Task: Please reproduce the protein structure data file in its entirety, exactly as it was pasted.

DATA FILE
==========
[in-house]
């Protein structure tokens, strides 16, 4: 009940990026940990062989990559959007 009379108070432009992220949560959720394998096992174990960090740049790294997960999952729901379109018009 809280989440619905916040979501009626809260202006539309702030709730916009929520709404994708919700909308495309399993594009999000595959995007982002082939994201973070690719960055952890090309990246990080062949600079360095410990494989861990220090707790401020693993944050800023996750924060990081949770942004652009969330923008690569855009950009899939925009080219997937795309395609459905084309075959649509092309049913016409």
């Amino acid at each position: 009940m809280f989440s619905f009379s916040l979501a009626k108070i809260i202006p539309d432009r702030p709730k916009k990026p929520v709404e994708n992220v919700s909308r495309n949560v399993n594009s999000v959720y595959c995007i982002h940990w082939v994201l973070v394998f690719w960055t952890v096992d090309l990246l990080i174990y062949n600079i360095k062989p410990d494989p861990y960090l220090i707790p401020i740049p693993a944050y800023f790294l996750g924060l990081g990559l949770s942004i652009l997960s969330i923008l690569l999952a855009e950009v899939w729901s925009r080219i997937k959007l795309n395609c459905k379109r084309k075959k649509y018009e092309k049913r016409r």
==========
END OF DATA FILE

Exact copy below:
[in-house]
């Protein structure tokens, strides 16, 4: 009940990026940990062989990559959007 009379108070432009992220949560959720394998096992174990960090740049790294997960999952729901379109018009 809280989440619905916040979501009626809260202006539309702030709730916009929520709404994708919700909308495309399993594009999000595959995007982002082939994201973070690719960055952890090309990246990080062949600079360095410990494989861990220090707790401020693993944050800023996750924060990081949770942004652009969330923008690569855009950009899939925009080219997937795309395609459905084309075959649509092309049913016409």
């Amino acid at each position: 009940m809280f989440s619905f009379s916040l979501a009626k108070i809260i202006p539309d432009r702030p709730k916009k990026p929520v709404e994708n992220v919700s909308r495309n949560v399993n594009s999000v959720y595959c995007i982002h940990w082939v994201l973070v394998f690719w960055t952890v096992d090309l990246l990080i174990y062949n600079i360095k062989p410990d494989p861990y960090l220090i707790p401020i740049p693993a944050y800023f790294l996750g924060l990081g990559l949770s942004i652009l997960s969330i923008l690569l999952a855009e950009v899939w729901s925009r080219i997937k959007l795309n395609c459905k379109r084309k075959k649509y018009e092309k049913r016409r």